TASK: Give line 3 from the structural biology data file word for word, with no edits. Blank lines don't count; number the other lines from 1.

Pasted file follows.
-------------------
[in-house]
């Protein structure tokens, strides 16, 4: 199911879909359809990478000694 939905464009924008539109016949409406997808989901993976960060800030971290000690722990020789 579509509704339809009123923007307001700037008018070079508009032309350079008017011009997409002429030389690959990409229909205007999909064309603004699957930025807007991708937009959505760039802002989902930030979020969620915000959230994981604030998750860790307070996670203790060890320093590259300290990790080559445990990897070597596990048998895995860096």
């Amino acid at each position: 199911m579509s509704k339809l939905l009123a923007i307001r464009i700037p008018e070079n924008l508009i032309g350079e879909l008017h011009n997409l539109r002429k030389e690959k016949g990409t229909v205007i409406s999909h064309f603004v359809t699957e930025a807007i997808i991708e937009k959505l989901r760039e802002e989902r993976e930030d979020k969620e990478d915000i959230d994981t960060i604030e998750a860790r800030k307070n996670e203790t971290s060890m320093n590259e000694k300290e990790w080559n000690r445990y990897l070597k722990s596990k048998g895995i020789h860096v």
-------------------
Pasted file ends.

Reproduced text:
């Amino acid at each position: 199911m579509s509704k339809l939905l009123a923007i307001r464009i700037p008018e070079n924008l508009i032309g350079e879909l008017h011009n997409l539109r002429k030389e690959k016949g990409t229909v205007i409406s999909h064309f603004v359809t699957e930025a807007i997808i991708e937009k959505l989901r760039e802002e989902r993976e930030d979020k969620e990478d915000i959230d994981t960060i604030e998750a860790r800030k307070n996670e203790t971290s060890m320093n590259e000694k300290e990790w080559n000690r445990y990897l070597k722990s596990k048998g895995i020789h860096v």